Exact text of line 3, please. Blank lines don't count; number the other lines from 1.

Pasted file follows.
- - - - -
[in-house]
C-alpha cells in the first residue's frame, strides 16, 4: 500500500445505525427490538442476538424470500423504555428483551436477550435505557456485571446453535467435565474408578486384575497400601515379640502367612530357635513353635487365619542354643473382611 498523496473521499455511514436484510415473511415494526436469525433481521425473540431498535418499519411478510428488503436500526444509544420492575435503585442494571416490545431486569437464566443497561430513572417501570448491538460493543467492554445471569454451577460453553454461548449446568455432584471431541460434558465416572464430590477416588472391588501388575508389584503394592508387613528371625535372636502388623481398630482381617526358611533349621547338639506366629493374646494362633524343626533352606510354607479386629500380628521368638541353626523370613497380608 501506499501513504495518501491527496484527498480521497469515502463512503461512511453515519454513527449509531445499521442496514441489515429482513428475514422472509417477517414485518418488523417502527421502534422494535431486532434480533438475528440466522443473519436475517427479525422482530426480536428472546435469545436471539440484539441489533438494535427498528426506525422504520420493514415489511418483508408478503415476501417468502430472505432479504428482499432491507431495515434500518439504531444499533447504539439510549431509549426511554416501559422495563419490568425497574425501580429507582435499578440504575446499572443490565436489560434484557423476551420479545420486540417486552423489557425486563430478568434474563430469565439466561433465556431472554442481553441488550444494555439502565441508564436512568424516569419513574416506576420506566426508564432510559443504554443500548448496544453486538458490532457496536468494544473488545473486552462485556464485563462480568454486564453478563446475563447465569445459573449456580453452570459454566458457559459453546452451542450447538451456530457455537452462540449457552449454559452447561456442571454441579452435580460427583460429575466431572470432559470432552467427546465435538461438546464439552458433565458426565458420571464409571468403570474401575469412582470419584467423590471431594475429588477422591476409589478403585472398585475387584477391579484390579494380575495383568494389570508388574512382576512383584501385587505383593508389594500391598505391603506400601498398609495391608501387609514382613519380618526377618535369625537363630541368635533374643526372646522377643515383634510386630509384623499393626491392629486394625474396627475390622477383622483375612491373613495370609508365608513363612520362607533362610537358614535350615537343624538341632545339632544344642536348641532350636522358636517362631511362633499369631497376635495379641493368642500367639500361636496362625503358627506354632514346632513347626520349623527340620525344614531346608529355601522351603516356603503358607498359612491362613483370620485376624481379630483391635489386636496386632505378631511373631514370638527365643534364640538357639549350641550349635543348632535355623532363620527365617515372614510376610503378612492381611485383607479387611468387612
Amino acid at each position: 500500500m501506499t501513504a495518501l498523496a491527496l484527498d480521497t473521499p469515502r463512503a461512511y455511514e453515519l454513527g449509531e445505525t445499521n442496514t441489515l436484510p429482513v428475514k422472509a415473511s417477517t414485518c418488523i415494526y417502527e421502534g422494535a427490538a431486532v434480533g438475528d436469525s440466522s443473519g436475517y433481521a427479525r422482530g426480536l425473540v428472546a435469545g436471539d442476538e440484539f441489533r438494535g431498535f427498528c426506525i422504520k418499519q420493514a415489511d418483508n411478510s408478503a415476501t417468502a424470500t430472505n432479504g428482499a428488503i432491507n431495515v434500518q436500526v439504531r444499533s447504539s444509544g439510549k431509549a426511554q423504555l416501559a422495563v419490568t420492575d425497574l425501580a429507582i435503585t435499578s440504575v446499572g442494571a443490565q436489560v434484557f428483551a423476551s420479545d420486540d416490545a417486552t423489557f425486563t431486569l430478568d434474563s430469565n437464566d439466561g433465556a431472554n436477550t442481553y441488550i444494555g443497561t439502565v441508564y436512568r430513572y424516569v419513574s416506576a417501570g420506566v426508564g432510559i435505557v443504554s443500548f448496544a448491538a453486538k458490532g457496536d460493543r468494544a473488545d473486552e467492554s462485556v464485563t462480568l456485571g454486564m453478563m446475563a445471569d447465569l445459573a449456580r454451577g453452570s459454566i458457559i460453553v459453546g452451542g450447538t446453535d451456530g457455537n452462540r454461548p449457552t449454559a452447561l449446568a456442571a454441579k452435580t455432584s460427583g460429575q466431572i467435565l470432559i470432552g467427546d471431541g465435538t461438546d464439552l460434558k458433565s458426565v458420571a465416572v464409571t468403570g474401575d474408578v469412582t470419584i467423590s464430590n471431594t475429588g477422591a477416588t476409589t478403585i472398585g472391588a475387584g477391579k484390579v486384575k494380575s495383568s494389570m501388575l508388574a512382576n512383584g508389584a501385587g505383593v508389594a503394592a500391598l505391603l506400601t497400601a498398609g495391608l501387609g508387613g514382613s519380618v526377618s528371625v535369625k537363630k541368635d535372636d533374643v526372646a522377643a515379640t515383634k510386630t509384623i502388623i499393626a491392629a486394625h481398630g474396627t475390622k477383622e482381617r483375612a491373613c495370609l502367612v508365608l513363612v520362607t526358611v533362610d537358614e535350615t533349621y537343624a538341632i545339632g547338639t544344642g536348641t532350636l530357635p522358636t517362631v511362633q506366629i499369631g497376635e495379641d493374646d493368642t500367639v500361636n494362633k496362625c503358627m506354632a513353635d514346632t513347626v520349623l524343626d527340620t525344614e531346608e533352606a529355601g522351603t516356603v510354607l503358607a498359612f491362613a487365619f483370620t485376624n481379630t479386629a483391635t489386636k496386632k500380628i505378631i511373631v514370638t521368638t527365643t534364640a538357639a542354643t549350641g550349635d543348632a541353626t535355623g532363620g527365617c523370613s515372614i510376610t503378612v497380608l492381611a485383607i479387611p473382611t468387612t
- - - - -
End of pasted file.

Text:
Amino acid at each position: 500500500m501506499t501513504a495518501l498523496a491527496l484527498d480521497t473521499p469515502r463512503a461512511y455511514e453515519l454513527g449509531e445505525t445499521n442496514t441489515l436484510p429482513v428475514k422472509a415473511s417477517t414485518c418488523i415494526y417502527e421502534g422494535a427490538a431486532v434480533g438475528d436469525s440466522s443473519g436475517y433481521a427479525r422482530g426480536l425473540v428472546a435469545g436471539d442476538e440484539f441489533r438494535g431498535f427498528c426506525i422504520k418499519q420493514a415489511d418483508n411478510s408478503a415476501t417468502a424470500t430472505n432479504g428482499a428488503i432491507n431495515v434500518q436500526v439504531r444499533s447504539s444509544g439510549k431509549a426511554q423504555l416501559a422495563v419490568t420492575d425497574l425501580a429507582i435503585t435499578s440504575v446499572g442494571a443490565q436489560v434484557f428483551a423476551s420479545d420486540d416490545a417486552t423489557f425486563t431486569l430478568d434474563s430469565n437464566d439466561g433465556a431472554n436477550t442481553y441488550i444494555g443497561t439502565v441508564y436512568r430513572y424516569v419513574s416506576a417501570g420506566v426508564g432510559i435505557v443504554s443500548f448496544a448491538a453486538k458490532g457496536d460493543r468494544a473488545d473486552e467492554s462485556v464485563t462480568l456485571g454486564m453478563m446475563a445471569d447465569l445459573a449456580r454451577g453452570s459454566i458457559i460453553v459453546g452451542g450447538t446453535d451456530g457455537n452462540r454461548p449457552t449454559a452447561l449446568a456442571a454441579k452435580t455432584s460427583g460429575q466431572i467435565l470432559i470432552g467427546d471431541g465435538t461438546d464439552l460434558k458433565s458426565v458420571a465416572v464409571t468403570g474401575d474408578v469412582t470419584i467423590s464430590n471431594t475429588g477422591a477416588t476409589t478403585i472398585g472391588a475387584g477391579k484390579v486384575k494380575s495383568s494389570m501388575l508388574a512382576n512383584g508389584a501385587g505383593v508389594a503394592a500391598l505391603l506400601t497400601a498398609g495391608l501387609g508387613g514382613s519380618v526377618s528371625v535369625k537363630k541368635d535372636d533374643v526372646a522377643a515379640t515383634k510386630t509384623i502388623i499393626a491392629a486394625h481398630g474396627t475390622k477383622e482381617r483375612a491373613c495370609l502367612v508365608l513363612v520362607t526358611v533362610d537358614e535350615t533349621y537343624a538341632i545339632g547338639t544344642g536348641t532350636l530357635p522358636t517362631v511362633q506366629i499369631g497376635e495379641d493374646d493368642t500367639v500361636n494362633k496362625c503358627m506354632a513353635d514346632t513347626v520349623l524343626d527340620t525344614e531346608e533352606a529355601g522351603t516356603v510354607l503358607a498359612f491362613a487365619f483370620t485376624n481379630t479386629a483391635t489386636k496386632k500380628i505378631i511373631v514370638t521368638t527365643t534364640a538357639a542354643t549350641g550349635d543348632a541353626t535355623g532363620g527365617c523370613s515372614i510376610t503378612v497380608l492381611a485383607i479387611p473382611t468387612t